What is ECOS?
|The ECOS (European COllaboration on Stable ion beams) working group has been appointed by NuPECC in 2004 with the following tasks:
The ECOS working group has prepared a report which is available at the NuPECC web pages and which has been published in 2007. One of the important recommendations of the ECOS working group is to ensure a strong support from both the nuclear-physics community and the funding agencies for existing stable-ion-beam facilities not only for their accelerator-system development but also for the instrumentation and experimental infrastructure needed to host dedicated research programmes. The other important recommendation is that a new dedicated high-intensity stable-ion-beam facility in Europe, with energies at and above the Coulomb barrier, is considered to be one of the important issues to be discussed in the Long-Range Plan of the nuclear-physics community.
The objectives of the proposed ECOS-Network are related to these two recommendations and they are twofold:
- Bring together and coordinate the expertise that is available in the European countries in order to achieve the research and development activities in essential aspects related to the production and use of high-intensity heavy-ion beams (Task 1). The important aspect related to the development of high-power ion sources is the objective of JRA01-ARES with which the NA02-ECOS will have a significant synergy.
- Optimise resources and manpower for the upgrade and development of various stable-ion-beam facilities in Europe in order to optimise their scientific output (Tasks 2 and 3).
Task 1 High-power thin-target technology (participants: CNRS, GANIL, GSI)The maximum usable primary-beam current with thin targets is among others determined by the long-term stability of the thin targets under irradiation. High beam intensities lead to a considerable heating of the targets, and, hence to thermal stress, possibly phase transitions, oxidation or reduction of the chemical compounds and diffusion into the target backing, respectively.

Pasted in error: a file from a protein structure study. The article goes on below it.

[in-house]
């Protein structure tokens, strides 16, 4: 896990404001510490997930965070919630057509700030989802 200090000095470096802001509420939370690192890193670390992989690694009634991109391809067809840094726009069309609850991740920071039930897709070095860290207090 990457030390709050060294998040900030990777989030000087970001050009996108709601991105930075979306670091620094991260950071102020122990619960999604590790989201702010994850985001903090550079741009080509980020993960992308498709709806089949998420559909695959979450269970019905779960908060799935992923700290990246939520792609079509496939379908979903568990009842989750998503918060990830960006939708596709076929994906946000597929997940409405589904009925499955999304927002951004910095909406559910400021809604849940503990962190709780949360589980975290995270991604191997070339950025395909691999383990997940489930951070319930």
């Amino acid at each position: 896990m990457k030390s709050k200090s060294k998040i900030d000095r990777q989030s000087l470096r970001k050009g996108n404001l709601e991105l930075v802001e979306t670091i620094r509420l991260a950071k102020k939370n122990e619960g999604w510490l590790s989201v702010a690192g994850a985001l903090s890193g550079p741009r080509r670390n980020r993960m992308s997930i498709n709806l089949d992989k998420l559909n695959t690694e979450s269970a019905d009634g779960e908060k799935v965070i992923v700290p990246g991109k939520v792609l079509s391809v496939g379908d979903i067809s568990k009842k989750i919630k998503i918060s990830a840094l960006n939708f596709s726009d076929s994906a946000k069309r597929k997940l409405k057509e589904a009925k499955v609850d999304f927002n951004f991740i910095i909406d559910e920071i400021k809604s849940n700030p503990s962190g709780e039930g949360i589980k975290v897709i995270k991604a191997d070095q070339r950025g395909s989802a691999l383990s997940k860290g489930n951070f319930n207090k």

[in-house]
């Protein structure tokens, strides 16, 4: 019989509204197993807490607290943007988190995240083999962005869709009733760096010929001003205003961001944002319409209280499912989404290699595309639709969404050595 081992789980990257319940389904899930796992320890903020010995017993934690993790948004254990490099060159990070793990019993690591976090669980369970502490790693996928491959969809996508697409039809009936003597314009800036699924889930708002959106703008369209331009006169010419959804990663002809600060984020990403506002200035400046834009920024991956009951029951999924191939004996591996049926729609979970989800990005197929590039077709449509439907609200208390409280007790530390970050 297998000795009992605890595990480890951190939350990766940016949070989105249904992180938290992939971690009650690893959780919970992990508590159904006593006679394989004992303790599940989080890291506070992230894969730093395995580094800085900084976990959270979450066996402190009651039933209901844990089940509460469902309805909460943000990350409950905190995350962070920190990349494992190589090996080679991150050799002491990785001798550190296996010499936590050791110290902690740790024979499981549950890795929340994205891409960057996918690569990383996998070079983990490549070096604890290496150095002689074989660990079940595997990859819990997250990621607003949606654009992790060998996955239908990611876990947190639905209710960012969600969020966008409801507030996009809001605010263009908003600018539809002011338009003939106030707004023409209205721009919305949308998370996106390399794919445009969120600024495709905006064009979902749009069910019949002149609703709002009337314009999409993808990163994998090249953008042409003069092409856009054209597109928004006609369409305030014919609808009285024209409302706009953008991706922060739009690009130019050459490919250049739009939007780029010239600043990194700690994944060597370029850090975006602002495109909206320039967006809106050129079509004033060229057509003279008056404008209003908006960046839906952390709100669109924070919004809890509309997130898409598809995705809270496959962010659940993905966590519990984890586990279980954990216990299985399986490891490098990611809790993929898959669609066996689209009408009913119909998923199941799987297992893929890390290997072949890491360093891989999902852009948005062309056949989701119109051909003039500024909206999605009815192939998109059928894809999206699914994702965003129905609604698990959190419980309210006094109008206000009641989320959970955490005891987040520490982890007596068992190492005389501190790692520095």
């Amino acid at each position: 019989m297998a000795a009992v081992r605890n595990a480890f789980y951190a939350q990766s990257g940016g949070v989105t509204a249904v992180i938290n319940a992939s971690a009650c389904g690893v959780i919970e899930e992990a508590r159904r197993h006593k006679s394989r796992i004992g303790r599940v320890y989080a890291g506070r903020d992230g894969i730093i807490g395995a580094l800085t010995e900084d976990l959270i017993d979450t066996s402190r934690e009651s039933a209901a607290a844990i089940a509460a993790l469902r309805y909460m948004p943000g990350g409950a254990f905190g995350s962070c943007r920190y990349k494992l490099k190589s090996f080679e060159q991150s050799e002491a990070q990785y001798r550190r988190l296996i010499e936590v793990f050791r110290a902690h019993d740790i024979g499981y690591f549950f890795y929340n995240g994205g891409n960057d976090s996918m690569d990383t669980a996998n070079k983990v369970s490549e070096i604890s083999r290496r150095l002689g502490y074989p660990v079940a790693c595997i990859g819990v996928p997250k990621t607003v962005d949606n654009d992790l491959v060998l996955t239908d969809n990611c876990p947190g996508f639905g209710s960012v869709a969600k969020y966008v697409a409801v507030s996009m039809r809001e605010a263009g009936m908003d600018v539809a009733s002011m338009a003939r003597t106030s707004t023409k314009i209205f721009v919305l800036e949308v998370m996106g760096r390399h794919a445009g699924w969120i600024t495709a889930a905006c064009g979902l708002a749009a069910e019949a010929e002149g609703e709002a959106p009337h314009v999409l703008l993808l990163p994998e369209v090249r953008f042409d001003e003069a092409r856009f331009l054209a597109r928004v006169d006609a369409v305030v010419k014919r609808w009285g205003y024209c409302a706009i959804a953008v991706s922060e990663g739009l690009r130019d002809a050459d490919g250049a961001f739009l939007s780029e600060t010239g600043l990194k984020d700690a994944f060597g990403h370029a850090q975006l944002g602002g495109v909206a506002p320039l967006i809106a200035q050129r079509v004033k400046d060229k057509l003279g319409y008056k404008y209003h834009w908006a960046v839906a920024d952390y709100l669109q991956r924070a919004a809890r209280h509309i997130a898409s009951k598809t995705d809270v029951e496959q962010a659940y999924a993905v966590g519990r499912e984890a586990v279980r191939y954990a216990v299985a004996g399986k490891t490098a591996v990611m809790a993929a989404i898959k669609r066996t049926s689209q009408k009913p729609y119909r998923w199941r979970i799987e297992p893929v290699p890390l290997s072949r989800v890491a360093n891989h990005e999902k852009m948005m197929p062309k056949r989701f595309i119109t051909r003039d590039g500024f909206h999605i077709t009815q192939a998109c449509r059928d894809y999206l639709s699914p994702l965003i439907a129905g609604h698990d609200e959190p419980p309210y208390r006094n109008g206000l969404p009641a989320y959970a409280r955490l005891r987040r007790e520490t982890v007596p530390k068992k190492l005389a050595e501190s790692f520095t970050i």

We propose to study these phenomena in detail and to compare for example the performance of thin actinide targets as function of the production method (painting, spray-painting, electrolysis, electrodeposition, evaporation and sputtering), the used chemical compounds (oxide, carbide, others) and backings/coatings, respectively. The way is to bring together labs that use different techniques for target preparation and those that can test the target performance under “real” conditions.
For this task ECOS will have the duty to organise the collaboration and exchange of expertise on the development of high-power target technology.
Task 2 Synergies in Super-Heavy Element Research (participant: GSI, GANIL, JYU)The study of Super-Heavy Elements (SHE) is one of today’s most challenging interdisciplinary research fields. It brings together nuclear physics, atomic physics, chemistry and theoretical physics. Over the last years, researchers from the different disciplines have continued to strengthen exchange of ideas. The ECOS community proposes to use this Network in order to enhance synergies among the research groups on a European scale.
For this task ECOS is aiming for bringing together the groups with research activities on SHE using high-intensity ion beams for exchange of new ideas and techniques related to the use of very high-intensity stable beams.